Focussed in five regions across Kenya, Future Fab has established a new way to engage local teens, their communities and their health care providers about reproductive health. Specifically, as it relates to the value and knowledge sharing of contraception.
During a six-month evaluation of the pilot program, Future Fab observed that the percentage of visits by adolescents increased from a meagre 9.5 per cent to a whopping 23 per cent. After the success of its pilot in Zambia, they partnered with Marie Stopes International to create a bold, straight-talking brand to disarm the stigma facing both girls and boys who seek access to contraception. The campaign touched on key messages about bright futures, owning your future and reaching personal potential by engaging them through the things or at their points of daily conversation. The outcome was to get these adolescents to understand the role contraception can play in reaching their dreams, whether it be today or in the future.
“We find ourselves coming again and again to the same insight around needing an entry point into the conversation around contraception,” says Health XO program lead Jessa Blades. “That entry point can come in a lot of different forms, and with Future Fab it came in the form of associating contraception with an aspirational lifestyle,” she says.
The Future Fab brand is expressed through a variety of channels some of which include social events with an adolescent focus instead of a clinic drive, talent and fashion shows that culminate in a high-energy atmosphere that motivates these young people to celebrate ambitions and talents of their peers. In this way, Future Fab is connecting contraception to things that they already value and emphasising the role it can play in helping pursue these ambitions or interests. By leveraging positive, teen-focused emotions in a central place, the Future Fab team were able to channel good sentiment towards reproductive health education.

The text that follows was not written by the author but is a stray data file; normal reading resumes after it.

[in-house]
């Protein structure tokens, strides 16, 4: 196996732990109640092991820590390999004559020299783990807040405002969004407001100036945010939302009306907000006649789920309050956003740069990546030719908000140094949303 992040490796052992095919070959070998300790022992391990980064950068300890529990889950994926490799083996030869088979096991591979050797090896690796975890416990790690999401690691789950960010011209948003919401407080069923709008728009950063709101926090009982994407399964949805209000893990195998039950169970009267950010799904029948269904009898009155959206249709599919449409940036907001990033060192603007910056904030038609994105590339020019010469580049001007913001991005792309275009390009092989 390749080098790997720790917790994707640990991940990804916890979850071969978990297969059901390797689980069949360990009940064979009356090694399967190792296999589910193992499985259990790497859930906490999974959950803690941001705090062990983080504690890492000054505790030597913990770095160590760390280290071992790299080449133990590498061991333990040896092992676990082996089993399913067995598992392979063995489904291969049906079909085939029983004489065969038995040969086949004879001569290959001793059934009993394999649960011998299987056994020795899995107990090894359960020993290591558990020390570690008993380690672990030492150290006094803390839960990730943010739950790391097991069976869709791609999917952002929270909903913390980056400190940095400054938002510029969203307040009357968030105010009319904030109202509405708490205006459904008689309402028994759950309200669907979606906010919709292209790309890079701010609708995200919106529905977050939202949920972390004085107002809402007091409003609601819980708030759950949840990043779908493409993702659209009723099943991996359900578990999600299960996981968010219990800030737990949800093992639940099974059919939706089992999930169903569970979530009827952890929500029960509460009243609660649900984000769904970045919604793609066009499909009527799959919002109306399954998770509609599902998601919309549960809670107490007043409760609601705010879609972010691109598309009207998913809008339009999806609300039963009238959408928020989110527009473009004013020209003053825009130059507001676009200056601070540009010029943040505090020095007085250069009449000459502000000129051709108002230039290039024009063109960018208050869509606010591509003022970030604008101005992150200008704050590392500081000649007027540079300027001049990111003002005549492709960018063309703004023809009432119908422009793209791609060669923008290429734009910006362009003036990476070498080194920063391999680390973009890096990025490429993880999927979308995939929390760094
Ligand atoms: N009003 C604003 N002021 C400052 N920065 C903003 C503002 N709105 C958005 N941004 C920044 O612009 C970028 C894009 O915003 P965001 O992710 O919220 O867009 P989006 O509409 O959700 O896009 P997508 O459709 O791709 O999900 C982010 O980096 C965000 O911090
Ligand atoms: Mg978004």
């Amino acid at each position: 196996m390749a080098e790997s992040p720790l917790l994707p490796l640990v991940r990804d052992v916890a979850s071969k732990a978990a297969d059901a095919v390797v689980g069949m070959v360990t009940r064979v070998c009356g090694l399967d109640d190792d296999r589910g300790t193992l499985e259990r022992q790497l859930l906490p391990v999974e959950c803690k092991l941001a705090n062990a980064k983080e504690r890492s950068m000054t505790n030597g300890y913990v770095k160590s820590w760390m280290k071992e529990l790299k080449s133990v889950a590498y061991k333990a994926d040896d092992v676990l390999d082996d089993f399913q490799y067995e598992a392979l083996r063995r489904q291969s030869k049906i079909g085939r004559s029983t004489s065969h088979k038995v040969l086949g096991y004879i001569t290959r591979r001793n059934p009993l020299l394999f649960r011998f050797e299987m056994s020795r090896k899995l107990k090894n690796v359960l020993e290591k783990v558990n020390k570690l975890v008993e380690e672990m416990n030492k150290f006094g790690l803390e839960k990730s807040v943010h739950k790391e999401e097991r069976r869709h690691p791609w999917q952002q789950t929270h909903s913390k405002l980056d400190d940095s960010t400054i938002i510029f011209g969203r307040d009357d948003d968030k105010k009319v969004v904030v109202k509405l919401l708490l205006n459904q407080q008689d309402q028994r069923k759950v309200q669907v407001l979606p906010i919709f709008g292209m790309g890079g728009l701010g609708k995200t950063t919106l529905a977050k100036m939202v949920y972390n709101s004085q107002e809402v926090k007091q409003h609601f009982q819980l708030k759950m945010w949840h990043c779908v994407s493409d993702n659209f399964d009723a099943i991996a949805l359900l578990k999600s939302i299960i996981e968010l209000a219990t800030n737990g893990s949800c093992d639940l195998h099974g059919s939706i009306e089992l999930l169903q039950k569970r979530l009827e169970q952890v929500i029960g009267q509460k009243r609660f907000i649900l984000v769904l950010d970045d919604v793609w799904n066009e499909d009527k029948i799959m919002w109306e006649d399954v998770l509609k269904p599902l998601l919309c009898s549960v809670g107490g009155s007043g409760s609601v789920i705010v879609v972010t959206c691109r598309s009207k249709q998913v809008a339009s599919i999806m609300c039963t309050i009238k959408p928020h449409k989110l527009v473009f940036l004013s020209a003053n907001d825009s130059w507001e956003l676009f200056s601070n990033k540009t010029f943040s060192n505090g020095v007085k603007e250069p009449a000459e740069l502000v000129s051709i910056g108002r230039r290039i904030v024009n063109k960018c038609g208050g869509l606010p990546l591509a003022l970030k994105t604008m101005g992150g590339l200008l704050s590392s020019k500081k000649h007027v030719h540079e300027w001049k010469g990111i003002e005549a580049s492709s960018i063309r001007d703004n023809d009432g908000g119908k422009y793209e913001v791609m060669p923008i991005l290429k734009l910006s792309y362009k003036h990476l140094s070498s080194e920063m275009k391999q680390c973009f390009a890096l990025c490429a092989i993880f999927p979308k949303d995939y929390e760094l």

“Within every event, we have a separate area where young people can learn about contraception,” says Blades. “We’re not making it the spectacle, but people leave having learned that contraception is for everyone, and know where they need to go to learn more.” The team is also seeing signs of success by experimenting with pop-up services available at the events.
One of the key elements that emerged when Future Fab was prototyped was the design of a teen-centric magazine that provides important contraception information within the context of aspirational, yet an entirely accessible adolescent lifestyle. “In a climate where you can’t really talk about contraception openly, fear spreads,” says Blades. “We wanted the magazine to show real faces, real stories, real successes. This principle extends to all of our materials and interactions,” she explains.
Based on the success of this pilot, Marie Stopes International is planning to further roll out Future Fab to clinics to extend their partner network.